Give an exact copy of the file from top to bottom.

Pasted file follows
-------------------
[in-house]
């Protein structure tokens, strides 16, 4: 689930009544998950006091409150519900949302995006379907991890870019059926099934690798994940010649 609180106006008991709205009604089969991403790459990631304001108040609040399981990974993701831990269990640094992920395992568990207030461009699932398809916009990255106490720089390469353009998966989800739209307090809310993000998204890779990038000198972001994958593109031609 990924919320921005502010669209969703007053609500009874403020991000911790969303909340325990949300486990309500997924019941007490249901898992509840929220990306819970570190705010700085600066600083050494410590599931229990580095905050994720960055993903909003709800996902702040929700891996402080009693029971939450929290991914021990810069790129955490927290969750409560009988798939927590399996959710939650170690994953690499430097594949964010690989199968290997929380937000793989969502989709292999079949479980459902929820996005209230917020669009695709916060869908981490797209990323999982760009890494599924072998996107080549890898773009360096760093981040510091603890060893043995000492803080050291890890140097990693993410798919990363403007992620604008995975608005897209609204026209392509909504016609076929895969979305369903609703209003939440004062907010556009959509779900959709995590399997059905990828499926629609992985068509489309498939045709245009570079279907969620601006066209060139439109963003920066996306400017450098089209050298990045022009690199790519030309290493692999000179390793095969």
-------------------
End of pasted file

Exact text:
[in-house]
């Protein structure tokens, strides 16, 4: 689930009544998950006091409150519900949302995006379907991890870019059926099934690798994940010649 609180106006008991709205009604089969991403790459990631304001108040609040399981990974993701831990269990640094992920395992568990207030461009699932398809916009990255106490720089390469353009998966989800739209307090809310993000998204890779990038000198972001994958593109031609 990924919320921005502010669209969703007053609500009874403020991000911790969303909340325990949300486990309500997924019941007490249901898992509840929220990306819970570190705010700085600066600083050494410590599931229990580095905050994720960055993903909003709800996902702040929700891996402080009693029971939450929290991914021990810069790129955490927290969750409560009988798939927590399996959710939650170690994953690499430097594949964010690989199968290997929380937000793989969502989709292999079949479980459902929820996005209230917020669009695709916060869908981490797209990323999982760009890494599924072998996107080549890898773009360096760093981040510091603890060893043995000492803080050291890890140097990693993410798919990363403007992620604008995975608005897209609204026209392509909504016609076929895969979305369903609703209003939440004062907010556009959509779900959709995590399997059905990828499926629609992985068509489309498939045709245009570079279907969620601006066209060139439109963003920066996306400017450098089209050298990045022009690199790519030309290493692999000179390793095969």